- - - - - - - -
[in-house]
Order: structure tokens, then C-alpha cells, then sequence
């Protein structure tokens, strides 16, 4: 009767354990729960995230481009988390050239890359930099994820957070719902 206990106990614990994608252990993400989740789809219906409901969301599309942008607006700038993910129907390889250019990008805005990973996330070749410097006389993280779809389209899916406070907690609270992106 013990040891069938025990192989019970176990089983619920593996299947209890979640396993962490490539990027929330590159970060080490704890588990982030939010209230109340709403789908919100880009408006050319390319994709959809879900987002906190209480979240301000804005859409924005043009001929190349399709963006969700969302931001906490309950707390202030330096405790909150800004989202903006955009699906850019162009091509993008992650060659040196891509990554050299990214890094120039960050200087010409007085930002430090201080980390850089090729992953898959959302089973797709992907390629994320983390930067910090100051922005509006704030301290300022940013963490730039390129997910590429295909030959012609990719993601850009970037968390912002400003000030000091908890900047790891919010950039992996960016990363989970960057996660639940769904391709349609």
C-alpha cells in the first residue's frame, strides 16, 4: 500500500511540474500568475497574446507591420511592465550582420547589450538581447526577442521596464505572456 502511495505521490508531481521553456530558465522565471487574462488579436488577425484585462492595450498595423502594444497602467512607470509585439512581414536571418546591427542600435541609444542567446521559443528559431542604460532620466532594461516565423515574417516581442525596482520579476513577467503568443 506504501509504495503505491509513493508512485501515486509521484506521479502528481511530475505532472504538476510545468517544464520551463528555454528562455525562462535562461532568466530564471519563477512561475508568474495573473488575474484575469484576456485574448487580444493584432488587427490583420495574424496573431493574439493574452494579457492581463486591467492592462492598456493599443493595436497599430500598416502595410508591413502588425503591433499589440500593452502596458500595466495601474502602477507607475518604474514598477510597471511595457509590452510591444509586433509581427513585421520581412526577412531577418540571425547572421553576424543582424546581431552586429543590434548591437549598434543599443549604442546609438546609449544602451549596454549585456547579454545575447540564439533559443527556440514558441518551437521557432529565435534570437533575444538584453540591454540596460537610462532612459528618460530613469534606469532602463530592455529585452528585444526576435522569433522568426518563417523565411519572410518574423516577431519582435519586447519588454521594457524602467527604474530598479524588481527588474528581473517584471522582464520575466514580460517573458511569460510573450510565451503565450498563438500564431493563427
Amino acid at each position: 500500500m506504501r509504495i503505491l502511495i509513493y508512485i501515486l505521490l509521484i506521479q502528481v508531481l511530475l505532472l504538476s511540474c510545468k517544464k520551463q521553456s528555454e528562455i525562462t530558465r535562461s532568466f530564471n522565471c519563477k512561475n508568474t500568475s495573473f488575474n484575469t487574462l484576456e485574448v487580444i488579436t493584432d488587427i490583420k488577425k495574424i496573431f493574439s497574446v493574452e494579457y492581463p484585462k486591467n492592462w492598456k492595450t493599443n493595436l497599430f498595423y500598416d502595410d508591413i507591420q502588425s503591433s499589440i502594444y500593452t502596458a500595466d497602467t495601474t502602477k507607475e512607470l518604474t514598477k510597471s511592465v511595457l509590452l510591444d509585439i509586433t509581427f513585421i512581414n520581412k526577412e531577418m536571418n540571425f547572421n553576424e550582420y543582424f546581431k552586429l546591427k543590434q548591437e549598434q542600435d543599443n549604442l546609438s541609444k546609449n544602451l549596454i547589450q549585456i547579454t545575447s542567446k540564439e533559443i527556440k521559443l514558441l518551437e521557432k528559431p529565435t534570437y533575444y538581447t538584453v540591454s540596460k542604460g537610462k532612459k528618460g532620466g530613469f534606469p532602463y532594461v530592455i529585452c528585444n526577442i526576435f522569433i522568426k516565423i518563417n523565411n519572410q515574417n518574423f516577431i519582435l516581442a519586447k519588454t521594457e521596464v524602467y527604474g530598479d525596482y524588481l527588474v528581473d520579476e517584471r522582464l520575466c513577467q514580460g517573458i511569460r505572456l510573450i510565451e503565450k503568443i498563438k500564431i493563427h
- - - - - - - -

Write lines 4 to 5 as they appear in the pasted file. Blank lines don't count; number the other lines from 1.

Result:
C-alpha cells in the first residue's frame, strides 16, 4: 500500500511540474500568475497574446507591420511592465550582420547589450538581447526577442521596464505572456 502511495505521490508531481521553456530558465522565471487574462488579436488577425484585462492595450498595423502594444497602467512607470509585439512581414536571418546591427542600435541609444542567446521559443528559431542604460532620466532594461516565423515574417516581442525596482520579476513577467503568443 506504501509504495503505491509513493508512485501515486509521484506521479502528481511530475505532472504538476510545468517544464520551463528555454528562455525562462535562461532568466530564471519563477512561475508568474495573473488575474484575469484576456485574448487580444493584432488587427490583420495574424496573431493574439493574452494579457492581463486591467492592462492598456493599443493595436497599430500598416502595410508591413502588425503591433499589440500593452502596458500595466495601474502602477507607475518604474514598477510597471511595457509590452510591444509586433509581427513585421520581412526577412531577418540571425547572421553576424543582424546581431552586429543590434548591437549598434543599443549604442546609438546609449544602451549596454549585456547579454545575447540564439533559443527556440514558441518551437521557432529565435534570437533575444538584453540591454540596460537610462532612459528618460530613469534606469532602463530592455529585452528585444526576435522569433522568426518563417523565411519572410518574423516577431519582435519586447519588454521594457524602467527604474530598479524588481527588474528581473517584471522582464520575466514580460517573458511569460510573450510565451503565450498563438500564431493563427
Amino acid at each position: 500500500m506504501r509504495i503505491l502511495i509513493y508512485i501515486l505521490l509521484i506521479q502528481v508531481l511530475l505532472l504538476s511540474c510545468k517544464k520551463q521553456s528555454e528562455i525562462t530558465r535562461s532568466f530564471n522565471c519563477k512561475n508568474t500568475s495573473f488575474n484575469t487574462l484576456e485574448v487580444i488579436t493584432d488587427i490583420k488577425k495574424i496573431f493574439s497574446v493574452e494579457y492581463p484585462k486591467n492592462w492598456k492595450t493599443n493595436l497599430f498595423y500598416d502595410d508591413i507591420q502588425s503591433s499589440i502594444y500593452t502596458a500595466d497602467t495601474t502602477k507607475e512607470l518604474t514598477k510597471s511592465v511595457l509590452l510591444d509585439i509586433t509581427f513585421i512581414n520581412k526577412e531577418m536571418n540571425f547572421n553576424e550582420y543582424f546581431k552586429l546591427k543590434q548591437e549598434q542600435d543599443n549604442l546609438s541609444k546609449n544602451l549596454i547589450q549585456i547579454t545575447s542567446k540564439e533559443i527556440k521559443l514558441l518551437e521557432k528559431p529565435t534570437y533575444y538581447t538584453v540591454s540596460k542604460g537610462k532612459k528618460g532620466g530613469f534606469p532602463y532594461v530592455i529585452c528585444n526577442i526576435f522569433i522568426k516565423i518563417n523565411n519572410q515574417n518574423f516577431i519582435l516581442a519586447k519588454t521594457e521596464v524602467y527604474g530598479d525596482y524588481l527588474v528581473d520579476e517584471r522582464l520575466c513577467q514580460g517573458i511569460r505572456l510573450i510565451e503565450k503568443i498563438k500564431i493563427h